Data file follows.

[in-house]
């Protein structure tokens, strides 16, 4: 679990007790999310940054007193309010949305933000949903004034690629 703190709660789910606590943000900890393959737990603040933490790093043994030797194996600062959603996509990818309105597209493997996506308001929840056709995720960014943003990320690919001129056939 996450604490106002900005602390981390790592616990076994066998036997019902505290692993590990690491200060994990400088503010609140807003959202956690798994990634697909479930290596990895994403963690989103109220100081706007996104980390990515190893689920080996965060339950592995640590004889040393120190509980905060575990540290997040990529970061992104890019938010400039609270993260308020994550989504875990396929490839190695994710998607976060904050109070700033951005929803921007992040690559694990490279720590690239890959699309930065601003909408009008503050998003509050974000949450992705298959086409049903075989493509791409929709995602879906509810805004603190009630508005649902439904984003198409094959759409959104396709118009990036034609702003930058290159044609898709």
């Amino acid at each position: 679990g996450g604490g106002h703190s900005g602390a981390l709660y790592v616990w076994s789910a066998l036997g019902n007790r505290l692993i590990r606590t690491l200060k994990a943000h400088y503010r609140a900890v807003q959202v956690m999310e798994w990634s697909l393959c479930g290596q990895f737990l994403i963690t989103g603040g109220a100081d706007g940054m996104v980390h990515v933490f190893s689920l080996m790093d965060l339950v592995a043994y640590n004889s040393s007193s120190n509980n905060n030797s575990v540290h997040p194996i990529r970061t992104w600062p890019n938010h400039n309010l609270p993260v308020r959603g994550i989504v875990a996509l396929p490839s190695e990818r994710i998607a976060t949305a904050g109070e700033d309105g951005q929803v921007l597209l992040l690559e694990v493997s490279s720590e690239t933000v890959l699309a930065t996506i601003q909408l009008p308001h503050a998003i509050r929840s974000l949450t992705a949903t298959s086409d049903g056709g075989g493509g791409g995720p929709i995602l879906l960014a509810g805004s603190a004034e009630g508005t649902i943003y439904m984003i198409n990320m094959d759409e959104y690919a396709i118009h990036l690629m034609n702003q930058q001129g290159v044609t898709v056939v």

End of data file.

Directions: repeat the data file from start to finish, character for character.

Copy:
[in-house]
């Protein structure tokens, strides 16, 4: 679990007790999310940054007193309010949305933000949903004034690629 703190709660789910606590943000900890393959737990603040933490790093043994030797194996600062959603996509990818309105597209493997996506308001929840056709995720960014943003990320690919001129056939 996450604490106002900005602390981390790592616990076994066998036997019902505290692993590990690491200060994990400088503010609140807003959202956690798994990634697909479930290596990895994403963690989103109220100081706007996104980390990515190893689920080996965060339950592995640590004889040393120190509980905060575990540290997040990529970061992104890019938010400039609270993260308020994550989504875990396929490839190695994710998607976060904050109070700033951005929803921007992040690559694990490279720590690239890959699309930065601003909408009008503050998003509050974000949450992705298959086409049903075989493509791409929709995602879906509810805004603190009630508005649902439904984003198409094959759409959104396709118009990036034609702003930058290159044609898709």
């Amino acid at each position: 679990g996450g604490g106002h703190s900005g602390a981390l709660y790592v616990w076994s789910a066998l036997g019902n007790r505290l692993i590990r606590t690491l200060k994990a943000h400088y503010r609140a900890v807003q959202v956690m999310e798994w990634s697909l393959c479930g290596q990895f737990l994403i963690t989103g603040g109220a100081d706007g940054m996104v980390h990515v933490f190893s689920l080996m790093d965060l339950v592995a043994y640590n004889s040393s007193s120190n509980n905060n030797s575990v540290h997040p194996i990529r970061t992104w600062p890019n938010h400039n309010l609270p993260v308020r959603g994550i989504v875990a996509l396929p490839s190695e990818r994710i998607a976060t949305a904050g109070e700033d309105g951005q929803v921007l597209l992040l690559e694990v493997s490279s720590e690239t933000v890959l699309a930065t996506i601003q909408l009008p308001h503050a998003i509050r929840s974000l949450t992705a949903t298959s086409d049903g056709g075989g493509g791409g995720p929709i995602l879906l960014a509810g805004s603190a004034e009630g508005t649902i943003y439904m984003i198409n990320m094959d759409e959104y690919a396709i118009h990036l690629m034609n702003q930058q001129g290159v044609t898709v056939v």